Have you ever done ‘shrooms?
Mushroom supplements are fairly new to the popular supplementation scene, but they’re making waves in ways you’d never think some fungus could.
And they’ve been around as treatments for a long time – traditional healers from around the world claim to use the Cordyceps strain alone for 21 different ailments (1).
To be clear, we’re talking adaptogenic mushrooms here. Not just any ‘shrooms you can buy at the grocery store… and definitely not just any you can buy from that guy at that music festival.
First, let’s get straight on some terminology.
What are adaptogens?
Mushroom supplements are often referred to as adaptogens. This means they are substances that can enhance our bodies’ ability to adapt to stress, but not in any one particular way.
That sounds vague and scammy, but it’s true!
Because each person’s body is different, we each react to adaptogens in a slightly different way.
We can generally look at certain mushroom strands and say they usually have X effect, but at the end of the day, we will each notice different benefits.
Cordyceps, for example, is touted as having anti-tumorous properties and athletic performance enhancing effects. But some people also notice better mental focus and drive when they supplement with this particular strand of mushroom.
Reishi is sold as the calming mushroom, but some people also notice mental clarity.
You can see the pattern.
Mushrooms seem to be the latest popular adaptogen to supplement with, and as such there are several new companies sprouting up around the craze.
But what are some of the true, proven benefits of supplementing with adaptogenic mushrooms?
Here’s what the science says about that.
The 5 Proven ways Mushroom Supplements Improve Your Health
1. Mushrooms contain the power to stop tumor growth & even activate tumor-killing properties in the body.
Mushrooms contain compounds called beta-glucans, which have been studied as tumor-killing compounds for decades now.
β-glucans are polysaccharides (sugar chains) that, when placed in a setting where there is dangerous tumor growth, seem to give cells the power to stop that growth.
Furthermore, they seem to have the ability to prevent the spread of tumors to other parts of the body. They might even have the power to activate tumor-killing mechanisms in the cells of your body (1).
For a more intense look at β-glucans, check out this .pdf from Medicina Kaunas.
The two strands to look out for in particular to get these benefits are chaga and shiitake.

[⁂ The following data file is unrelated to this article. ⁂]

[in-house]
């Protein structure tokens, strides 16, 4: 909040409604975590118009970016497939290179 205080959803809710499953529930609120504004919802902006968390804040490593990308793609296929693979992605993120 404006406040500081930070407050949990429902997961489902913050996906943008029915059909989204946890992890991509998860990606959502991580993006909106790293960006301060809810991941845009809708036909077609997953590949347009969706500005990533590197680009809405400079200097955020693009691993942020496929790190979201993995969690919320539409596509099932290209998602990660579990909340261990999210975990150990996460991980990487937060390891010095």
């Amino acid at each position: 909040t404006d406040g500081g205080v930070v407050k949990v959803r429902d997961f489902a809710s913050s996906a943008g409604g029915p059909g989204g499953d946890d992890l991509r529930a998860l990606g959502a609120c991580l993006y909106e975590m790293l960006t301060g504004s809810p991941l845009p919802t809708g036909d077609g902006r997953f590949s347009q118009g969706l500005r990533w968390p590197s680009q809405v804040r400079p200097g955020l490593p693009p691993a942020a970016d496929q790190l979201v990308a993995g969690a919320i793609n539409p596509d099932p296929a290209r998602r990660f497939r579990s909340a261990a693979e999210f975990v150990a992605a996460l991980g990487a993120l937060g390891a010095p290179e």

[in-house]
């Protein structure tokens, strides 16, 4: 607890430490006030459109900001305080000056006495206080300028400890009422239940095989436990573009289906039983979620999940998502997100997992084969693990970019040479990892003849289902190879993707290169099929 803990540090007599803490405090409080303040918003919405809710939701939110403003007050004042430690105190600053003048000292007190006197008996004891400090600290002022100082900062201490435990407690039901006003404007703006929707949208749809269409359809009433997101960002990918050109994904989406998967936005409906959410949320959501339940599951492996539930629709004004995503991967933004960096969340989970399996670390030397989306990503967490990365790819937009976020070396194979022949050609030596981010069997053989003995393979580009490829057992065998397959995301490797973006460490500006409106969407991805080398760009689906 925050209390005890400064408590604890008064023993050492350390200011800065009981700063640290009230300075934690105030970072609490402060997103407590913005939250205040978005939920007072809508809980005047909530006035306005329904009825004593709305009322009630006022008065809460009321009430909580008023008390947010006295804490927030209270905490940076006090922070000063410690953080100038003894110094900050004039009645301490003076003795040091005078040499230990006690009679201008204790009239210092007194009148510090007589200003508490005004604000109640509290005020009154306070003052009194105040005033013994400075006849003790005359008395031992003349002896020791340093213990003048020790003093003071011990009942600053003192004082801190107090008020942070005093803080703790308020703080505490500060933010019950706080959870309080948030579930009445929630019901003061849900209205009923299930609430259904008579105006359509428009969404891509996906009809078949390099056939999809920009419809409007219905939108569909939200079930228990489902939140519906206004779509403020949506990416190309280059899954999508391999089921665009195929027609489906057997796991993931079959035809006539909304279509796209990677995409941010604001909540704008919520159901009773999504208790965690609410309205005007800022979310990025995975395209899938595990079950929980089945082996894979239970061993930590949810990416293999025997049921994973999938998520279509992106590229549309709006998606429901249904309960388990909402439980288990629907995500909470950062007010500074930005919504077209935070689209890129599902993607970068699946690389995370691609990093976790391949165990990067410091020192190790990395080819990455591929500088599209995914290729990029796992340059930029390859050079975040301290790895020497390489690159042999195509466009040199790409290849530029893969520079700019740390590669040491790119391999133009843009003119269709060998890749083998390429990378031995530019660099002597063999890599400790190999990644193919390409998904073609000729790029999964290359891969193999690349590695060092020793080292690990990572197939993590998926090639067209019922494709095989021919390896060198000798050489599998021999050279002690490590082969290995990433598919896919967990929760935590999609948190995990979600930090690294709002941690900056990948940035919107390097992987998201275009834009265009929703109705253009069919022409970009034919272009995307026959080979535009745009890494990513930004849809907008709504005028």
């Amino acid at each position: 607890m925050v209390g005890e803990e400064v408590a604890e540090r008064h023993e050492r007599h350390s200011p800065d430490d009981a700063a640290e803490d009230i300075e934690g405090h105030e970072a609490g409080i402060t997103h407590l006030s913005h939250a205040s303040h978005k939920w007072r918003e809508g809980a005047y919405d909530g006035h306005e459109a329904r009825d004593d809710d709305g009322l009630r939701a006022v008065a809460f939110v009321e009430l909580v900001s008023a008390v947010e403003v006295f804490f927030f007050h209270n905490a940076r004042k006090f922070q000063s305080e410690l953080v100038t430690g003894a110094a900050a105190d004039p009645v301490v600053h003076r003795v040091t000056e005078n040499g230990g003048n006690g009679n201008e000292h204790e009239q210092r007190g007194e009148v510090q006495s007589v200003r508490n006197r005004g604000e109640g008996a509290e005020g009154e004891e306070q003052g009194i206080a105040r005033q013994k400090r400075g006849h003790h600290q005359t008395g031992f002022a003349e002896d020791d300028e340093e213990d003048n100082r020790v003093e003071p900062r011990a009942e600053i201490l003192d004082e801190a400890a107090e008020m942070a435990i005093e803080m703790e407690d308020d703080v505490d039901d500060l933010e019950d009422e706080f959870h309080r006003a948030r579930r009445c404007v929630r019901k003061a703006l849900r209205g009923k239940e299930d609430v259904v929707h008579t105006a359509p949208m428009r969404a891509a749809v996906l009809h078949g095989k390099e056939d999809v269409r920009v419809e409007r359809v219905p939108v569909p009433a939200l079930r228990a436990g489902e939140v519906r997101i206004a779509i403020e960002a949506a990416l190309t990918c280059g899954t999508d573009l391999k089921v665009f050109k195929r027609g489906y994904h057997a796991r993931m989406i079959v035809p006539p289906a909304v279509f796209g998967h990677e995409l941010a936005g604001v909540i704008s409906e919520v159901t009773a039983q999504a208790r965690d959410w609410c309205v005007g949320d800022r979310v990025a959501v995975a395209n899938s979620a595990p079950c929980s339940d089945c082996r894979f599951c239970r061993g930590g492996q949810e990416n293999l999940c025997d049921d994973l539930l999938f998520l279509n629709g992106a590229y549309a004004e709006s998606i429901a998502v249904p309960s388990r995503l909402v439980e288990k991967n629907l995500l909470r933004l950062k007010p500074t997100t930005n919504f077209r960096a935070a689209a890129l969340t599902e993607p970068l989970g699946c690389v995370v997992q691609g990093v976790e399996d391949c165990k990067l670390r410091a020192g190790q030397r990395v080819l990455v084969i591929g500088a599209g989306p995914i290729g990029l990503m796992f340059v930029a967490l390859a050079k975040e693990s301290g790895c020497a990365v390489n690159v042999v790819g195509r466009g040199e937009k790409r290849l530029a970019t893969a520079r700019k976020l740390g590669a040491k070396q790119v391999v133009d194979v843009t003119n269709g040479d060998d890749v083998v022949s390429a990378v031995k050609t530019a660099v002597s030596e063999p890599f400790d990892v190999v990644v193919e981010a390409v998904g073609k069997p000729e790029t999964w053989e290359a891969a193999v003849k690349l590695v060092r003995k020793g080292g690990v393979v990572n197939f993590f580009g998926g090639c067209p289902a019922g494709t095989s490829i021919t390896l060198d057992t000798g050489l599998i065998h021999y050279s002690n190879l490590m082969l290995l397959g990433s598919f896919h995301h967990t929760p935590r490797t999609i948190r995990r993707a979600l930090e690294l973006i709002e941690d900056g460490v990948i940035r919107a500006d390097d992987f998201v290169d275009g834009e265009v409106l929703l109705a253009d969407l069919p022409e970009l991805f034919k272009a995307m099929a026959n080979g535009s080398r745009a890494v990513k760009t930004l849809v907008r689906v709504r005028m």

Maybe fungus is what’s been needed against cancer this whole time?
2. Mushrooms have strong antioxidant properties
Reishi is often referred to as the “relaxing” strand of mushroom, and maybe its antioxidant benefits are the reason why.
It’s been shown to have a range of key natural compounds that have functional benefits in the body… including the anti-aging and chemically protective benefits of antioxidants(4).
But beyond reishi, even just the mushrooms you find at the store to cook dinner with have some sort of antioxidant properties. So really any mushrooms you can get into your diet will help your body’s cells to stay clear of free radicals (3).
3. Mushroom supplements can help improve athletic performance
Cordyceps was mentioned at the top of this article – but here’s where it really shines again. It’s been shown to help improve athletic performance.
Beware with this one. Cordyceps is a fungus that has several different strands, and the Cordyceps sinensis strand is the one shown to help improve athletic endurance (5).
The other highly-studied strand is Cordyceps militaris, which has anti-inflammatory properties (6). This is also an important piece of health, but it’s not directly measured as part of athletic performance.
However, some might argue that inflammation reduction also helps with athletic performance when it comes to recovery.
The whole point of exercise is to temporarily break down the body so it builds itself up better than before. So if a supplement improves that process, doesn’t that just mean it’s helping two-fold?
It’s interesting, if nothing else. Use one strand (sinesis) for endurance & performance. Use the other (militaris) for recovery.